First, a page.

Can You Really Get Fit with Wii Exercise Games?
Experts weigh in on the value of video game exercise.
By Annabelle Robertson
Reviewed by Louise Chang, MD
If you've been wondering what all the fuss is with the new Wii exercise games, you're not alone. Wii Fit, the new component to the Wii gaming console, launched May 19 and has been getting lots of buzz. In fact, if sales in this country match those from abroad, you may have trouble finding one.
The brainchild of Shigero Myamoto -- the computer whiz behind Mario, Zelda, and Donkey Kong -- Wii Fit is aimed at everyone, says Nintendo. The company created the video exercise game to go with its original Wii console, which boasts virtual games of tennis, bowling, baseball, boxing, and golf. You need to own that Wii -- or buy one, for about $250 -- to be able to use Wii Fit. For an additional $90, you get a CD full of exercises, information, and the all-important balance board.
A 12-inch by 20-inch plastic slab that looks like a smaller version of the steps used in aerobic classes, the balance board is Wii Fit's main accessory. All the exercises (except running) are done on the board or next to it, and it senses whether you're correctly positioned. It even functions as a scale.
How the New Wii Fit Exercise Games Work
After booting up the software on your Wii console, you'll be instructed to create a "Mii"-- an avatar you personalize with a nickname, facial features, and body type to match your own, using the game's signature "wiimote." After entering your date of birth, sex, and height, you'll activate the balance board and step up for your first weigh-in. With the blare of a trumpet, the narrator will announce your weight, body mass index (BMI), and your "Wii fit age."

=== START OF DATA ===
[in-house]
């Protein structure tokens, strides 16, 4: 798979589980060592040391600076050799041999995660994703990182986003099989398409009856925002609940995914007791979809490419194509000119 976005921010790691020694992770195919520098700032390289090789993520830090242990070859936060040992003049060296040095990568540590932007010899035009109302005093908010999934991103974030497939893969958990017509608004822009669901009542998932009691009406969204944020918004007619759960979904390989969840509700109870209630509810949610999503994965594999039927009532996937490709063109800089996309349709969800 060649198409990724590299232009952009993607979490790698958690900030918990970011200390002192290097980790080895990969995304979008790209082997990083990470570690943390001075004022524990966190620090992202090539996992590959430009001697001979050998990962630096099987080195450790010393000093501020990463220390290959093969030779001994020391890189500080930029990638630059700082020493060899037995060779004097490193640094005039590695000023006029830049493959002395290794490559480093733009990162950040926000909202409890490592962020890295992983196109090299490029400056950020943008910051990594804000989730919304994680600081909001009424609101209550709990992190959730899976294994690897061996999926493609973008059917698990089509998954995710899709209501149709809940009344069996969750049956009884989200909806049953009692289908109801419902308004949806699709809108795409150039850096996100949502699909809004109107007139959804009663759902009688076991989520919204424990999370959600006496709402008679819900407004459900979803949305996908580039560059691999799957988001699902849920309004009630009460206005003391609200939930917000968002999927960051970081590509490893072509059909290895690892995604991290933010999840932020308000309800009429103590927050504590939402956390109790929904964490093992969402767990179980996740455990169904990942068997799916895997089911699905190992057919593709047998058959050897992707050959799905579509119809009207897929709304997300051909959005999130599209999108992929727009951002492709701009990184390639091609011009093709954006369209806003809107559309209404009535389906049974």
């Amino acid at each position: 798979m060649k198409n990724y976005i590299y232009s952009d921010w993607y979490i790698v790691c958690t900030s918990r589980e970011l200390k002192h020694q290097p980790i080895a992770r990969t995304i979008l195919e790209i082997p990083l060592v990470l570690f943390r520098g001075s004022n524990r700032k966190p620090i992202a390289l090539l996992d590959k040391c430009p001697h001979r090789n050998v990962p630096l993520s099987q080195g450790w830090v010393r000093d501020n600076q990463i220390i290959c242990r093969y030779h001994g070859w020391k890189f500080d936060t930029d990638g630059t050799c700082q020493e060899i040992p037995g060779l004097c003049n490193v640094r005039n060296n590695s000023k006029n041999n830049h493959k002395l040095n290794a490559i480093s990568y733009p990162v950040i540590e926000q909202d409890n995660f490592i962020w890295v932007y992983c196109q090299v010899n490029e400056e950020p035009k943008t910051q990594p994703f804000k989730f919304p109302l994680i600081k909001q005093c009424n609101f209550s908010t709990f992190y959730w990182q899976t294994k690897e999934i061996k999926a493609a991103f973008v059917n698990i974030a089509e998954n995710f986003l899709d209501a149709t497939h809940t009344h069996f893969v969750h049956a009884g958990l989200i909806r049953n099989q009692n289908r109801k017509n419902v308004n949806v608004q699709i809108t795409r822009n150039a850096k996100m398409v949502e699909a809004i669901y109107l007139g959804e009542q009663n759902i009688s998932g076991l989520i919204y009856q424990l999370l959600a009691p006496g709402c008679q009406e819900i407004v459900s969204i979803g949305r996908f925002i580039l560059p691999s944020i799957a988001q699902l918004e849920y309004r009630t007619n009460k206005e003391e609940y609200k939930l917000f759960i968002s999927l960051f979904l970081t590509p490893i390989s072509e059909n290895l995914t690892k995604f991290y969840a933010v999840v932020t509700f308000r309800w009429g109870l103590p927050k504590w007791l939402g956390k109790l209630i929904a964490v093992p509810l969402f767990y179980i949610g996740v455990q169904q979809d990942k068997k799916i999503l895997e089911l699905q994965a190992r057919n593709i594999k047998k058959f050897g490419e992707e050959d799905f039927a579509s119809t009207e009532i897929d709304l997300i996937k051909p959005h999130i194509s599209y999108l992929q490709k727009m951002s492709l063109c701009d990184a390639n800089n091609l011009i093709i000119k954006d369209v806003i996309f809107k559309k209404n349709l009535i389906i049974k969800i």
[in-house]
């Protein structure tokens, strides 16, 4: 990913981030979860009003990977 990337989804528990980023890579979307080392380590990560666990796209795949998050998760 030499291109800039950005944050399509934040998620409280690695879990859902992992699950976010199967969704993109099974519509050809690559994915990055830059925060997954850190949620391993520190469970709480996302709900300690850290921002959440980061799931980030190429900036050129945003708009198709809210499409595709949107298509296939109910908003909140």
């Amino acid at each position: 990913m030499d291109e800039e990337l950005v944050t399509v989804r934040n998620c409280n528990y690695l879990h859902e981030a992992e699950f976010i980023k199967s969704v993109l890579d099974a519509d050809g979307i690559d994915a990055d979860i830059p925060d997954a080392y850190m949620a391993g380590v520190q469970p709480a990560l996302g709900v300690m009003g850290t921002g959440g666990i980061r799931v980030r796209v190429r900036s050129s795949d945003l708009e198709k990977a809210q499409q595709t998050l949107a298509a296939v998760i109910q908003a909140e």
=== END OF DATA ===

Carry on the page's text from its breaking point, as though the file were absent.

Be prepared to hear that you're "overweight" if you have large muscles. The BMI doesn't take lean muscle mass and body fat into consideration, after all. Also, don't be surprised if your "Wii fit age" is older than you are. Your "Wii fit age" is largely determined by how well, and how quickly, you do the initial Wii balance test, and does not take into consideration other factors like muscle strength or cardio endurance.
Balance is a key component to Wii Fit. It not only determines your Wii fitness level, but is also one of the four categories of Wii fitness games. Balance games consist of a ski slalom run, a ski jump, a table tilt, and soccer "heading," during which you butt the onscreen ball with your head.
"Many Wii Fit activities are directed towards a 'core' workout, a popular exercise method that emphasizes slower, controlled motions," explains Marc Franklin, director of public relations for Nintendo of America.
According to experts, however, balance -- especially the ability to stay poised on a board -- rarely reflects actual fitness ability.
"In terms of skill, balance, coordination and agility are important for our functional capabilities, but they don't equate to how fit a person is," says Cedric X. Bryant, PhD, FACSM, chief science officer of the American Council on Exercise (ACE).
Other Types of Wii Exercise Games
In addition to the balance games, Wii Fit offers yoga, strength training, and aerobics. Each of these categories offers just four or five choices at first, but the longer you exercise, the more games you "unlock."
With yoga, for example, users can choose between deep breathing, the tree pose, a half moon, or the warrior pose. Bryant, who tested Wii Fit on an informal basis, says he was "reasonably impressed" with this part of the game, especially the biofeedback component, which measures how steady you hold each pose, in addition to proper weight distribution. But true yoga buffs are likely to scoff, he says.
"They'll probably take issue with Wii Fit simplifying the whole discipline too much for their likes," he explains.
If you select strength training, you can choose between single-leg extensions, torso twists, lunges, jackknifes, and a push-up/side plank combo. The balance board can't tell you whether you're doing these exercises correctly. It can only count how many times you do them (when you touch the board) and offer general suggestions, such as an admonition not to drop your hips during the side plank.
With aerobics, you can start with a basic step, a basic run (in place, off the board, with the wiimote in your packet) or hula-hooping. These all require a low level of cardio activity, and Bryant says he was the least impressed with this part of the game. But the farther you advance in the game, the harder these exercises become.